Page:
Now, that approach was good for decades because the King James Version still rules the Bible sales world. But as each decade passed, especially when the NIV really started to take over the market in the 1980s, Christians were starting to step away from the King James Version but stepped over the body of the NASB for an NIV. It is kind of like the Harley Davidson motorcycle. You never saw Harley commercials because, well there was only one real motorcycle, the Harley Davidson. Then, after decades, the market moved, and Harley was slow to see the need to pick up its marketing.
After the NIV, a hundred dynamic have come on the scene and take small percentages of the market, but when added together, they were good sales. Then, in 2001 the ESV came out trying to straddle the market and it did a great job presenting the idea you can have the best of both worlds. Many books were written by their translators that spoke of the importance of literal translation philosophy. They seldom used the qualifier “essentially” literal because they wanted to slowly capture both worlds. And they did just that. Now the 2017 CSB has done the same and taken a portion of the market. This new philosophy of having your cake and eating it too, that is, trying to have two good things that do not normally go together at the same time, namely, literal translation cake and interpretive translation icing.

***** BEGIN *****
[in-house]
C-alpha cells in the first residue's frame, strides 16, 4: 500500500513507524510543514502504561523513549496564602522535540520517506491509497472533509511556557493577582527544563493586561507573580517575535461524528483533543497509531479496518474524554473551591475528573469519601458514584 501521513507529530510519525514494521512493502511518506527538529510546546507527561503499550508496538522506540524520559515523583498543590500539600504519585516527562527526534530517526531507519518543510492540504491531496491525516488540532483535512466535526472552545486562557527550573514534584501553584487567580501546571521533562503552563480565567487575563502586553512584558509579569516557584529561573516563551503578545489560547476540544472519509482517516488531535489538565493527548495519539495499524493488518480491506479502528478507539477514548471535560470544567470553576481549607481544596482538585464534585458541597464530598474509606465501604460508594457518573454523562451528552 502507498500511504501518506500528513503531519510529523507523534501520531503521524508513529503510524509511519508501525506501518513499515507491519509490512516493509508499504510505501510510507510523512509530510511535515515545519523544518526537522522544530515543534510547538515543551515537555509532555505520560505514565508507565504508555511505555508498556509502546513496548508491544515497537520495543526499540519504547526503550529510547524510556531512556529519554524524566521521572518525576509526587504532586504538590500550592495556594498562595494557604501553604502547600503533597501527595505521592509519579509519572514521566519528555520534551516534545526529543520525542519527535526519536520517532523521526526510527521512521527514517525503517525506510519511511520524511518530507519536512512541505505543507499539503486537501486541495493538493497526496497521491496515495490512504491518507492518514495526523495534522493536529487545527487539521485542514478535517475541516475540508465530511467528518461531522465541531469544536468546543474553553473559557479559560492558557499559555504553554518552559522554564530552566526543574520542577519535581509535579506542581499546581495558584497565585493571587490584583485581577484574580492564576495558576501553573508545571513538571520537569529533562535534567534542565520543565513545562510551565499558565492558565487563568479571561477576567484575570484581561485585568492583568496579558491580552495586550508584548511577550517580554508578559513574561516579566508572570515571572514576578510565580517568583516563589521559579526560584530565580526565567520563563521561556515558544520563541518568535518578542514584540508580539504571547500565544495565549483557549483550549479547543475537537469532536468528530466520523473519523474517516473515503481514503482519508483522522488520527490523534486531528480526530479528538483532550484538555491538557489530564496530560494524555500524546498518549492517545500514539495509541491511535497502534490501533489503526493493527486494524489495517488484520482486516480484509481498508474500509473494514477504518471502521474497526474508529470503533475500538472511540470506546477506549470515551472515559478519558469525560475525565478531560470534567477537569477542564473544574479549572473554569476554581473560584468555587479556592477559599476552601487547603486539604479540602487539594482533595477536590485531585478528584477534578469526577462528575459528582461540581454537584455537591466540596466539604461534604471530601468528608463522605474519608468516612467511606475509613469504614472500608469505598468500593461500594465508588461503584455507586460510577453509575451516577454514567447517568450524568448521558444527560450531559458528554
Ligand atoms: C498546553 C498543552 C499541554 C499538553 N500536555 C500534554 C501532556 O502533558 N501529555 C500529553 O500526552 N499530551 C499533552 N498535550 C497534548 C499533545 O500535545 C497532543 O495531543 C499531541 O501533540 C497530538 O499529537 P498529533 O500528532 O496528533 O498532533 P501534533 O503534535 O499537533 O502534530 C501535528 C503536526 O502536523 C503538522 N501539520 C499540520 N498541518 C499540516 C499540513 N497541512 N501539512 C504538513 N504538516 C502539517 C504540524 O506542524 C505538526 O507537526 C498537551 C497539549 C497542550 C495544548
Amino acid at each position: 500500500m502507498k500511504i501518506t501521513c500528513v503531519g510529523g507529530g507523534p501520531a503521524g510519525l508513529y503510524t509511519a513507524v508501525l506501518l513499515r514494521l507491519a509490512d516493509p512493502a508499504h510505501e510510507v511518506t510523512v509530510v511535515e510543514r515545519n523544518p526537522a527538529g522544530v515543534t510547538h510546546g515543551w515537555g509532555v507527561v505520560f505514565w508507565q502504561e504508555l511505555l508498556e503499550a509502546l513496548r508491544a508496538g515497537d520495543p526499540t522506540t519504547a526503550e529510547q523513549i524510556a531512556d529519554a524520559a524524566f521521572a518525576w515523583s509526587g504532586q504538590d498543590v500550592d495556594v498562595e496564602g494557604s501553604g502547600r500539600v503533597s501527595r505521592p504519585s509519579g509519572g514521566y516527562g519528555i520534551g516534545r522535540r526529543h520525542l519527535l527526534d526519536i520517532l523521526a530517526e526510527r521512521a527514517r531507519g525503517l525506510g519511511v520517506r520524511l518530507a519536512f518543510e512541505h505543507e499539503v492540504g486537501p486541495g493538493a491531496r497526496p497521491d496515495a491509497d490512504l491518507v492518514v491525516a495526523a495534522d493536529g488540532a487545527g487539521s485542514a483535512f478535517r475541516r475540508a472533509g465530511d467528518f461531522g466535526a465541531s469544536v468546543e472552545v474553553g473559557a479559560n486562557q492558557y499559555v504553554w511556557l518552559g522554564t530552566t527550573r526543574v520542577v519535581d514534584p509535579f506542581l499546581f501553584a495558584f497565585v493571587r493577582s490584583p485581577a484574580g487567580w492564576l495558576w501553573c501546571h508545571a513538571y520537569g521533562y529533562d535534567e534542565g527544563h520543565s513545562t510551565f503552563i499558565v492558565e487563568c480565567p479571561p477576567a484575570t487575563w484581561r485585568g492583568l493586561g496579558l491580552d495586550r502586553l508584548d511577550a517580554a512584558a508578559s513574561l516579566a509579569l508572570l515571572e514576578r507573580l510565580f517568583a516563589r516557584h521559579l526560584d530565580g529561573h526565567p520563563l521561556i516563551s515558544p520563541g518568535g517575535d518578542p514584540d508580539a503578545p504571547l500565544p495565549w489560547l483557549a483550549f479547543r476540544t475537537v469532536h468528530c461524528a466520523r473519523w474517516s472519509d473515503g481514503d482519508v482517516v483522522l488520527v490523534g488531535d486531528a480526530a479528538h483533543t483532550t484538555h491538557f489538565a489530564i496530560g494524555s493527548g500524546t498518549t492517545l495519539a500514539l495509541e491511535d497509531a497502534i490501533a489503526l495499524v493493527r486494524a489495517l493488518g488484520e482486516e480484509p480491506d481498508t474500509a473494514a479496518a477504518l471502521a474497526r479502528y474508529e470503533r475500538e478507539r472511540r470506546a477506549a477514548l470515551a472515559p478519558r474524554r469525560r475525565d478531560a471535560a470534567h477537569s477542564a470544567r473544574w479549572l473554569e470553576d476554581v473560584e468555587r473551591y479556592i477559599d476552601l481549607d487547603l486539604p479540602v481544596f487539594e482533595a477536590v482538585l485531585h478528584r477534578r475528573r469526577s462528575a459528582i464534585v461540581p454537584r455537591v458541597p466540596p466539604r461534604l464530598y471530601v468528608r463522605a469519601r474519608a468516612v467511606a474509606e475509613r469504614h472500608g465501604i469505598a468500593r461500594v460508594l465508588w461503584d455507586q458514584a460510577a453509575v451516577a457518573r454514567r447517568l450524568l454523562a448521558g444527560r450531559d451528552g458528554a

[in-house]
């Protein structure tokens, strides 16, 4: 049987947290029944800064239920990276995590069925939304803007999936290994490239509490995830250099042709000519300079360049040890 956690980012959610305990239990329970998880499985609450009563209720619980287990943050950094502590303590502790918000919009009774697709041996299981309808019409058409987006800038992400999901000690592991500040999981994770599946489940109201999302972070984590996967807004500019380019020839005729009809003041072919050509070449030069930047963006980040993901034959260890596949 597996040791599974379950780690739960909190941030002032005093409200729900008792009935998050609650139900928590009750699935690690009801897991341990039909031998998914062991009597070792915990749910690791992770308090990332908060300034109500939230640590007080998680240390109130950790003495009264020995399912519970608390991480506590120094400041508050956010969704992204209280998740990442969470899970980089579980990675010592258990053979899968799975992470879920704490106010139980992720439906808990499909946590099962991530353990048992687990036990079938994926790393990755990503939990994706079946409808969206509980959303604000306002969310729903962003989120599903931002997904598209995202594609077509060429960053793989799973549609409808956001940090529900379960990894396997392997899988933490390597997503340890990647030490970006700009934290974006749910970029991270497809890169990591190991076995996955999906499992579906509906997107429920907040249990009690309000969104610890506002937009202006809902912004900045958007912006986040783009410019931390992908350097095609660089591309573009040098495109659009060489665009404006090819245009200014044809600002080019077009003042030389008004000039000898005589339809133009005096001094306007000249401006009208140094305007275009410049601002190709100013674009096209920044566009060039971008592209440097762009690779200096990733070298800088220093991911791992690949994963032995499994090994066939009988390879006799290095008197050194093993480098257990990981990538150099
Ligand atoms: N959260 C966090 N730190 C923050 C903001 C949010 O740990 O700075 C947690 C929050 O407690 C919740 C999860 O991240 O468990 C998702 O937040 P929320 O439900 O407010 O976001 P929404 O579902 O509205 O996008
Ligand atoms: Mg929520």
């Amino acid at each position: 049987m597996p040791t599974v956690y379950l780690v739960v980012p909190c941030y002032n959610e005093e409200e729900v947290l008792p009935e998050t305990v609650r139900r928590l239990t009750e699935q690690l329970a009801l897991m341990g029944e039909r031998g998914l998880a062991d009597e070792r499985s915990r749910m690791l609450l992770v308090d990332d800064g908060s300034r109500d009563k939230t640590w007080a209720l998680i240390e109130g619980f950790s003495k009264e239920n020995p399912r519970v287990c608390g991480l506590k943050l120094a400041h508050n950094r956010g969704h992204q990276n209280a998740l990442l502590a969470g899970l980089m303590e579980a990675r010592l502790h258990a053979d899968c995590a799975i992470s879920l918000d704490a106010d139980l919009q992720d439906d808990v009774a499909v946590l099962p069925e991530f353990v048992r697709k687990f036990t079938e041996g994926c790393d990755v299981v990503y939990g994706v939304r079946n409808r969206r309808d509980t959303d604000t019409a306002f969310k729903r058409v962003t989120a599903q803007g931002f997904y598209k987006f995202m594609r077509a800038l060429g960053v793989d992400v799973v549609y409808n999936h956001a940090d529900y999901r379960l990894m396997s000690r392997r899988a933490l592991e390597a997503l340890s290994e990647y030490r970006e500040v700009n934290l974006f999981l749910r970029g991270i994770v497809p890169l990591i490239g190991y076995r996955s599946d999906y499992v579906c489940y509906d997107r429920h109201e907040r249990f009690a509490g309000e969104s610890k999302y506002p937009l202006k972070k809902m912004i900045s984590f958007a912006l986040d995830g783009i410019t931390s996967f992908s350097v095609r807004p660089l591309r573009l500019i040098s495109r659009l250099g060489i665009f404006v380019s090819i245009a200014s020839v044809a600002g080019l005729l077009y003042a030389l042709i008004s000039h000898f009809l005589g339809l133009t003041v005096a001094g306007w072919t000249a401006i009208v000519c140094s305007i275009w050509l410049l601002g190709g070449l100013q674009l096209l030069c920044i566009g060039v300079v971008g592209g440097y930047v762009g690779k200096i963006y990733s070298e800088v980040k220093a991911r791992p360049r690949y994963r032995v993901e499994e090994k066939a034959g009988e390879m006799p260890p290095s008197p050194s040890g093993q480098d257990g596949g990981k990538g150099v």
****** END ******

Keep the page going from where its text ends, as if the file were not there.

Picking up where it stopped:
Well, the writing was on the wall, just as the conservative historical-grammatical principles of Bible interpretation gave way to the liberal-moderate historical-critical method of interpretation, so to the literal translation philosophy is giving way to the interpretive dynamic equivalent translation philosophy.
So, the NASB has now dipped its toe into the dynamic equivalent translation philosophy of the shallow end of the pool, how long will it be before they are swimming in the deep end. in the late 1890s, R. A. Torrey and others came together in a battle against higher criticism, and for a time they held liberal Christianity at bay. However, today we only have about ten truly conservative seminaries in America, out of thousands. And five of those ten are playing the middle ground as the NIV does in translation.
In 1901, literal translations ruled the day and continued to do so until the 1980s. Today, dynamic equivalent translations have the largest share of the market and then you have the having your cake and eating it too translations (ESV, CSB, LEB, and the NASB), trying to cover their bases.
The Lexham English Bible is right there with the ESV but more literal. The CSB is more literal than the NIV but not close to the ESV and the LEB.
I am here to promise that the forthcoming UASV is going to remain literal in the sense of the 1901 ASV and the 1960-1995 NASB. We are not going to play both sides of the field with Textus Receptus corruption, nor are we going to play the same side of the field with translation philosophy. There is no committee, there is no publisher that can change things because I am the committee and the publisher.